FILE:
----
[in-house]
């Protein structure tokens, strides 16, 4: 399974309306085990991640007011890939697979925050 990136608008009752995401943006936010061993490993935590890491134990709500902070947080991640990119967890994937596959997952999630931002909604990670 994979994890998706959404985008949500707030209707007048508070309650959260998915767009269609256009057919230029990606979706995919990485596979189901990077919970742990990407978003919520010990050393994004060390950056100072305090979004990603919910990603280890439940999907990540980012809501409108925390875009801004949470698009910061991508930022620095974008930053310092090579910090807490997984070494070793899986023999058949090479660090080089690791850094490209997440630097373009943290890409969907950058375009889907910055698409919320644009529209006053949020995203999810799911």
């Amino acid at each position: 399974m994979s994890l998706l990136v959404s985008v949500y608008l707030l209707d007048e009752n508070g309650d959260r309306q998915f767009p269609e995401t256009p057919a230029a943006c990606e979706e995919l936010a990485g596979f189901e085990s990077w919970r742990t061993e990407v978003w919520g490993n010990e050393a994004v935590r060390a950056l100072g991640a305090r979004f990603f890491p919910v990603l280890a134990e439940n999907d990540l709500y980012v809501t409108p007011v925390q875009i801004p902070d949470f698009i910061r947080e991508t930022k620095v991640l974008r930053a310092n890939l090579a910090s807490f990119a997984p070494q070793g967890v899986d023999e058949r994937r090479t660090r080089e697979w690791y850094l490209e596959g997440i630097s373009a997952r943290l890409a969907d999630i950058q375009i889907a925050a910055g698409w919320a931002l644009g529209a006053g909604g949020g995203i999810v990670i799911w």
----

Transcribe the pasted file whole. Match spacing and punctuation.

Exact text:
[in-house]
């Protein structure tokens, strides 16, 4: 399974309306085990991640007011890939697979925050 990136608008009752995401943006936010061993490993935590890491134990709500902070947080991640990119967890994937596959997952999630931002909604990670 994979994890998706959404985008949500707030209707007048508070309650959260998915767009269609256009057919230029990606979706995919990485596979189901990077919970742990990407978003919520010990050393994004060390950056100072305090979004990603919910990603280890439940999907990540980012809501409108925390875009801004949470698009910061991508930022620095974008930053310092090579910090807490997984070494070793899986023999058949090479660090080089690791850094490209997440630097373009943290890409969907950058375009889907910055698409919320644009529209006053949020995203999810799911």
């Amino acid at each position: 399974m994979s994890l998706l990136v959404s985008v949500y608008l707030l209707d007048e009752n508070g309650d959260r309306q998915f767009p269609e995401t256009p057919a230029a943006c990606e979706e995919l936010a990485g596979f189901e085990s990077w919970r742990t061993e990407v978003w919520g490993n010990e050393a994004v935590r060390a950056l100072g991640a305090r979004f990603f890491p919910v990603l280890a134990e439940n999907d990540l709500y980012v809501t409108p007011v925390q875009i801004p902070d949470f698009i910061r947080e991508t930022k620095v991640l974008r930053a310092n890939l090579a910090s807490f990119a997984p070494q070793g967890v899986d023999e058949r994937r090479t660090r080089e697979w690791y850094l490209e596959g997440i630097s373009a997952r943290l890409a969907d999630i950058q375009i889907a925050a910055g698409w919320a931002l644009g529209a006053g909604g949020g995203i999810v990670i799911w």